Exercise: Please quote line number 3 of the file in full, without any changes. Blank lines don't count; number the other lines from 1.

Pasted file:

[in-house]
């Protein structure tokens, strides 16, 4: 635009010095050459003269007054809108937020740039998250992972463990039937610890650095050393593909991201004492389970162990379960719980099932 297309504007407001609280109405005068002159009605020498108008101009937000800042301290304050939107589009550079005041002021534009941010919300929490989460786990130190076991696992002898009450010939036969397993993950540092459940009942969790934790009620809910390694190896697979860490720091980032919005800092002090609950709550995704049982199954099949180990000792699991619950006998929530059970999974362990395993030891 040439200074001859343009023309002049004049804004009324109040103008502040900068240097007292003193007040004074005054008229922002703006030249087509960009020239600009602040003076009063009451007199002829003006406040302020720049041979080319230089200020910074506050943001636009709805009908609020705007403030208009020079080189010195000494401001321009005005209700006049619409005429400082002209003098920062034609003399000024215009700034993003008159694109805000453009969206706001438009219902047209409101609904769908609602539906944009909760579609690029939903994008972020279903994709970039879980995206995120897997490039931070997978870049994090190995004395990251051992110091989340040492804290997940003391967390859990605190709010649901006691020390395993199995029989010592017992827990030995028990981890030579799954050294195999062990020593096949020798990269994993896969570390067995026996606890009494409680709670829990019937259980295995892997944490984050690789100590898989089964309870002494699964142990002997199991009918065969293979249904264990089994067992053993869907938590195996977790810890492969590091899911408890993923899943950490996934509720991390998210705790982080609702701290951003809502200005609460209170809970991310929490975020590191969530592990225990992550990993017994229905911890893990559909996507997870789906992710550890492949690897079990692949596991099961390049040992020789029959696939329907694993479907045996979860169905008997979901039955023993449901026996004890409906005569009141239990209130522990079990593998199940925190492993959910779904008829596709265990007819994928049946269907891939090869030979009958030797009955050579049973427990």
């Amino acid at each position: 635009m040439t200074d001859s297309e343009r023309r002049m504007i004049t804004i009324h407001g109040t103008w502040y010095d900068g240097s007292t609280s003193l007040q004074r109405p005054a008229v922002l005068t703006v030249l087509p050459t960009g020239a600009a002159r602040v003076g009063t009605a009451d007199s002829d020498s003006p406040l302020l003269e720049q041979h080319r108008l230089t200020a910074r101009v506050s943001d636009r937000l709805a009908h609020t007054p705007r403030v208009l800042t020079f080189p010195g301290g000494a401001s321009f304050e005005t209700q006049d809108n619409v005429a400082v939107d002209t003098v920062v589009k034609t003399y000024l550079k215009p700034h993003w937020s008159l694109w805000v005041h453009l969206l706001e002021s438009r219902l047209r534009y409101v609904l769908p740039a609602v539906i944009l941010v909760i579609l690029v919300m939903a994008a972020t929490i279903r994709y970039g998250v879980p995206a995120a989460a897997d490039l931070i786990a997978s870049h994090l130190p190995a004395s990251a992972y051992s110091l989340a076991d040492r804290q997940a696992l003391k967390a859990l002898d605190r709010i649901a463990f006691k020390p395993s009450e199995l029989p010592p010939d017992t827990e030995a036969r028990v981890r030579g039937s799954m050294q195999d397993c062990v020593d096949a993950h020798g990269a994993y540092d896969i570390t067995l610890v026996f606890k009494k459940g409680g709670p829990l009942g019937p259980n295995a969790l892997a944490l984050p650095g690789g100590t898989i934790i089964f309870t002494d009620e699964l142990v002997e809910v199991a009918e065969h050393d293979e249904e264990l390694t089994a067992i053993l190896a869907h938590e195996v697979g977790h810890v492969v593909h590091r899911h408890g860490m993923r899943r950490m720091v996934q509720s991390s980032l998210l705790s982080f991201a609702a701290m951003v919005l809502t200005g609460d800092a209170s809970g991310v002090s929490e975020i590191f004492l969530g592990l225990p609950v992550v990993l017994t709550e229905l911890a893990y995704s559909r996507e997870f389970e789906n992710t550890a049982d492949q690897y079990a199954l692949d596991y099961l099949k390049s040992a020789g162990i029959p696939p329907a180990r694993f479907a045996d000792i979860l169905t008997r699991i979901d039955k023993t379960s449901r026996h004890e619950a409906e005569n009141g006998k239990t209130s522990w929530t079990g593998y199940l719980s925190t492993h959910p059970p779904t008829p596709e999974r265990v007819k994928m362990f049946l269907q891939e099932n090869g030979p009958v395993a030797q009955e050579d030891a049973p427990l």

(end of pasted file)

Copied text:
């Amino acid at each position: 635009m040439t200074d001859s297309e343009r023309r002049m504007i004049t804004i009324h407001g109040t103008w502040y010095d900068g240097s007292t609280s003193l007040q004074r109405p005054a008229v922002l005068t703006v030249l087509p050459t960009g020239a600009a002159r602040v003076g009063t009605a009451d007199s002829d020498s003006p406040l302020l003269e720049q041979h080319r108008l230089t200020a910074r101009v506050s943001d636009r937000l709805a009908h609020t007054p705007r403030v208009l800042t020079f080189p010195g301290g000494a401001s321009f304050e005005t209700q006049d809108n619409v005429a400082v939107d002209t003098v920062v589009k034609t003399y000024l550079k215009p700034h993003w937020s008159l694109w805000v005041h453009l969206l706001e002021s438009r219902l047209r534009y409101v609904l769908p740039a609602v539906i944009l941010v909760i579609l690029v919300m939903a994008a972020t929490i279903r994709y970039g998250v879980p995206a995120a989460a897997d490039l931070i786990a997978s870049h994090l130190p190995a004395s990251a992972y051992s110091l989340a076991d040492r804290q997940a696992l003391k967390a859990l002898d605190r709010i649901a463990f006691k020390p395993s009450e199995l029989p010592p010939d017992t827990e030995a036969r028990v981890r030579g039937s799954m050294q195999d397993c062990v020593d096949a993950h020798g990269a994993y540092d896969i570390t067995l610890v026996f606890k009494k459940g409680g709670p829990l009942g019937p259980n295995a969790l892997a944490l984050p650095g690789g100590t898989i934790i089964f309870t002494d009620e699964l142990v002997e809910v199991a009918e065969h050393d293979e249904e264990l390694t089994a067992i053993l190896a869907h938590e195996v697979g977790h810890v492969v593909h590091r899911h408890g860490m993923r899943r950490m720091v996934q509720s991390s980032l998210l705790s982080f991201a609702a701290m951003v919005l809502t200005g609460d800092a209170s809970g991310v002090s929490e975020i590191f004492l969530g592990l225990p609950v992550v990993l017994t709550e229905l911890a893990y995704s559909r996507e997870f389970e789906n992710t550890a049982d492949q690897y079990a199954l692949d596991y099961l099949k390049s040992a020789g162990i029959p696939p329907a180990r694993f479907a045996d000792i979860l169905t008997r699991i979901d039955k023993t379960s449901r026996h004890e619950a409906e005569n009141g006998k239990t209130s522990w929530t079990g593998y199940l719980s925190t492993h959910p059970p779904t008829p596709e999974r265990v007819k994928m362990f049946l269907q891939e099932n090869g030979p009958v395993a030797q009955e050579d030891a049973p427990l």